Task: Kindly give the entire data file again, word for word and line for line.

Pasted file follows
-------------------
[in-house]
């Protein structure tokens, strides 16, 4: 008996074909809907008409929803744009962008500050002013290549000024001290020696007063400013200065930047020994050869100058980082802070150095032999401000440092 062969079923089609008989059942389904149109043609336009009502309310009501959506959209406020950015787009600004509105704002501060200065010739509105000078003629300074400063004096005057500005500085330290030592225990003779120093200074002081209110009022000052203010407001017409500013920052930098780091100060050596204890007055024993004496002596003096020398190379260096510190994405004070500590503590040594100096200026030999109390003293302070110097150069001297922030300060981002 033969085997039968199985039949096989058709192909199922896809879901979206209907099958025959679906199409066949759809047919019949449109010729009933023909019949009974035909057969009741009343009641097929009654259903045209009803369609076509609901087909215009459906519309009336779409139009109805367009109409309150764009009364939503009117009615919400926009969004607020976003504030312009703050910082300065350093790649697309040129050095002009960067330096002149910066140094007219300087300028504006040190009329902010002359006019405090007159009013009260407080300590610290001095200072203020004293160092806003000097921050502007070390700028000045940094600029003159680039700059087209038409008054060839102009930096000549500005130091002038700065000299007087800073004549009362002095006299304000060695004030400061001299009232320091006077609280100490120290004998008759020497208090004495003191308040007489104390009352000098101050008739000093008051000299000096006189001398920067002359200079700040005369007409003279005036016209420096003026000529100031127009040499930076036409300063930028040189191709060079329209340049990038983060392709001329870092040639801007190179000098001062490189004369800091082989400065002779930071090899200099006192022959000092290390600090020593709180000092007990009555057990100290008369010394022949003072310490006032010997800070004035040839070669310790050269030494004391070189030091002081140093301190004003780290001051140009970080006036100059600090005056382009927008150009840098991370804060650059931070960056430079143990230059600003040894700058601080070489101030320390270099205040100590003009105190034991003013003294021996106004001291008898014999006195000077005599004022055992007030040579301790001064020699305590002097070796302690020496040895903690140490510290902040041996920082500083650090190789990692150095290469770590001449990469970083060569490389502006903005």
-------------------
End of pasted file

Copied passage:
[in-house]
């Protein structure tokens, strides 16, 4: 008996074909809907008409929803744009962008500050002013290549000024001290020696007063400013200065930047020994050869100058980082802070150095032999401000440092 062969079923089609008989059942389904149109043609336009009502309310009501959506959209406020950015787009600004509105704002501060200065010739509105000078003629300074400063004096005057500005500085330290030592225990003779120093200074002081209110009022000052203010407001017409500013920052930098780091100060050596204890007055024993004496002596003096020398190379260096510190994405004070500590503590040594100096200026030999109390003293302070110097150069001297922030300060981002 033969085997039968199985039949096989058709192909199922896809879901979206209907099958025959679906199409066949759809047919019949449109010729009933023909019949009974035909057969009741009343009641097929009654259903045209009803369609076509609901087909215009459906519309009336779409139009109805367009109409309150764009009364939503009117009615919400926009969004607020976003504030312009703050910082300065350093790649697309040129050095002009960067330096002149910066140094007219300087300028504006040190009329902010002359006019405090007159009013009260407080300590610290001095200072203020004293160092806003000097921050502007070390700028000045940094600029003159680039700059087209038409008054060839102009930096000549500005130091002038700065000299007087800073004549009362002095006299304000060695004030400061001299009232320091006077609280100490120290004998008759020497208090004495003191308040007489104390009352000098101050008739000093008051000299000096006189001398920067002359200079700040005369007409003279005036016209420096003026000529100031127009040499930076036409300063930028040189191709060079329209340049990038983060392709001329870092040639801007190179000098001062490189004369800091082989400065002779930071090899200099006192022959000092290390600090020593709180000092007990009555057990100290008369010394022949003072310490006032010997800070004035040839070669310790050269030494004391070189030091002081140093301190004003780290001051140009970080006036100059600090005056382009927008150009840098991370804060650059931070960056430079143990230059600003040894700058601080070489101030320390270099205040100590003009105190034991003013003294021996106004001291008898014999006195000077005599004022055992007030040579301790001064020699305590002097070796302690020496040895903690140490510290902040041996920082500083650090190789990692150095290469770590001449990469970083060569490389502006903005």